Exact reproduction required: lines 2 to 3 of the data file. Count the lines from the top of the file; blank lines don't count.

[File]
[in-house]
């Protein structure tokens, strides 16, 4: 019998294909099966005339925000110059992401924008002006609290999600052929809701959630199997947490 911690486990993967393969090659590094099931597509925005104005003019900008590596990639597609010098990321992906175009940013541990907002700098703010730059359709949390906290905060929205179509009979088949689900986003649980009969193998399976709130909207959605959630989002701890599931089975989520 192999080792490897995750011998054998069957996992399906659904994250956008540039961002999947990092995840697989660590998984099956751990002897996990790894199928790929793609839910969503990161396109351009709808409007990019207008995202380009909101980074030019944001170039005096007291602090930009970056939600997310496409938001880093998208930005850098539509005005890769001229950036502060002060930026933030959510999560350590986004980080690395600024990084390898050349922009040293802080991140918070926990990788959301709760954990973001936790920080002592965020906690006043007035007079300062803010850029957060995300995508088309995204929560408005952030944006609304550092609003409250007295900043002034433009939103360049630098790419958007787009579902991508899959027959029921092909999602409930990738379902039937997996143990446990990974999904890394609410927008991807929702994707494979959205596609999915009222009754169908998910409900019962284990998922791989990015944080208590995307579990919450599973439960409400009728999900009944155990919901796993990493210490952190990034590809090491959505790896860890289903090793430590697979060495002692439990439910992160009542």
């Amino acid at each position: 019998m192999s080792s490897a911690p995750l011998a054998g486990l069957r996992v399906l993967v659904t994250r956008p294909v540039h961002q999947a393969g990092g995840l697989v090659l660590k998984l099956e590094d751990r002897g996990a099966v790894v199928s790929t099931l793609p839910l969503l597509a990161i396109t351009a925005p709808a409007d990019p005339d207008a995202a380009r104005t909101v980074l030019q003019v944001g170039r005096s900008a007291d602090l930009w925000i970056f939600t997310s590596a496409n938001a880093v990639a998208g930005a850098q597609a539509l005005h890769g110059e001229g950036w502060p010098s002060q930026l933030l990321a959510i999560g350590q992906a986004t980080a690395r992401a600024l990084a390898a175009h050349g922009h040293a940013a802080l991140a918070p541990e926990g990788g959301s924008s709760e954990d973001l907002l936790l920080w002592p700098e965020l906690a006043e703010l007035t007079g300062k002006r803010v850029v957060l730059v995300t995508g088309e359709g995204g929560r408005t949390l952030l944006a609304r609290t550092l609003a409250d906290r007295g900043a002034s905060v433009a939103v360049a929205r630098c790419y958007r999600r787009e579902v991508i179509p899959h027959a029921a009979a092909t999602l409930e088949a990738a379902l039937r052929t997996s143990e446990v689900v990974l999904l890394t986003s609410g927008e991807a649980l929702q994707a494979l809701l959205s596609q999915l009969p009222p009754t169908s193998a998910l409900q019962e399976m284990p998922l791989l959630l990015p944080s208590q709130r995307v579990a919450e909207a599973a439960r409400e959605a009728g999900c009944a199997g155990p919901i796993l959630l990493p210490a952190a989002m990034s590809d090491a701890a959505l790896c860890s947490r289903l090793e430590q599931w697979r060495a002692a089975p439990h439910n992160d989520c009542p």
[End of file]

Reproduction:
């Protein structure tokens, strides 16, 4: 019998294909099966005339925000110059992401924008002006609290999600052929809701959630199997947490 911690486990993967393969090659590094099931597509925005104005003019900008590596990639597609010098990321992906175009940013541990907002700098703010730059359709949390906290905060929205179509009979088949689900986003649980009969193998399976709130909207959605959630989002701890599931089975989520 192999080792490897995750011998054998069957996992399906659904994250956008540039961002999947990092995840697989660590998984099956751990002897996990790894199928790929793609839910969503990161396109351009709808409007990019207008995202380009909101980074030019944001170039005096007291602090930009970056939600997310496409938001880093998208930005850098539509005005890769001229950036502060002060930026933030959510999560350590986004980080690395600024990084390898050349922009040293802080991140918070926990990788959301709760954990973001936790920080002592965020906690006043007035007079300062803010850029957060995300995508088309995204929560408005952030944006609304550092609003409250007295900043002034433009939103360049630098790419958007787009579902991508899959027959029921092909999602409930990738379902039937997996143990446990990974999904890394609410927008991807929702994707494979959205596609999915009222009754169908998910409900019962284990998922791989990015944080208590995307579990919450599973439960409400009728999900009944155990919901796993990493210490952190990034590809090491959505790896860890289903090793430590697979060495002692439990439910992160009542």
């Amino acid at each position: 019998m192999s080792s490897a911690p995750l011998a054998g486990l069957r996992v399906l993967v659904t994250r956008p294909v540039h961002q999947a393969g990092g995840l697989v090659l660590k998984l099956e590094d751990r002897g996990a099966v790894v199928s790929t099931l793609p839910l969503l597509a990161i396109t351009a925005p709808a409007d990019p005339d207008a995202a380009r104005t909101v980074l030019q003019v944001g170039r005096s900008a007291d602090l930009w925000i970056f939600t997310s590596a496409n938001a880093v990639a998208g930005a850098q597609a539509l005005h890769g110059e001229g950036w502060p010098s002060q930026l933030l990321a959510i999560g350590q992906a986004t980080a690395r992401a600024l990084a390898a175009h050349g922009h040293a940013a802080l991140a918070p541990e926990g990788g959301s924008s709760e954990d973001l907002l936790l920080w002592p700098e965020l906690a006043e703010l007035t007079g300062k002006r803010v850029v957060l730059v995300t995508g088309e359709g995204g929560r408005t949390l952030l944006a609304r609290t550092l609003a409250d906290r007295g900043a002034s905060v433009a939103v360049a929205r630098c790419y958007r999600r787009e579902v991508i179509p899959h027959a029921a009979a092909t999602l409930e088949a990738a379902l039937r052929t997996s143990e446990v689900v990974l999904l890394t986003s609410g927008e991807a649980l929702q994707a494979l809701l959205s596609q999915l009969p009222p009754t169908s193998a998910l409900q019962e399976m284990p998922l791989l959630l990015p944080s208590q709130r995307v579990a919450e909207a599973a439960r409400e959605a009728g999900c009944a199997g155990p919901i796993l959630l990493p210490a952190a989002m990034s590809d090491a701890a959505l790896c860890s947490r289903l090793e430590q599931w697979r060495a002692a089975p439990h439910n992160d989520c009542p």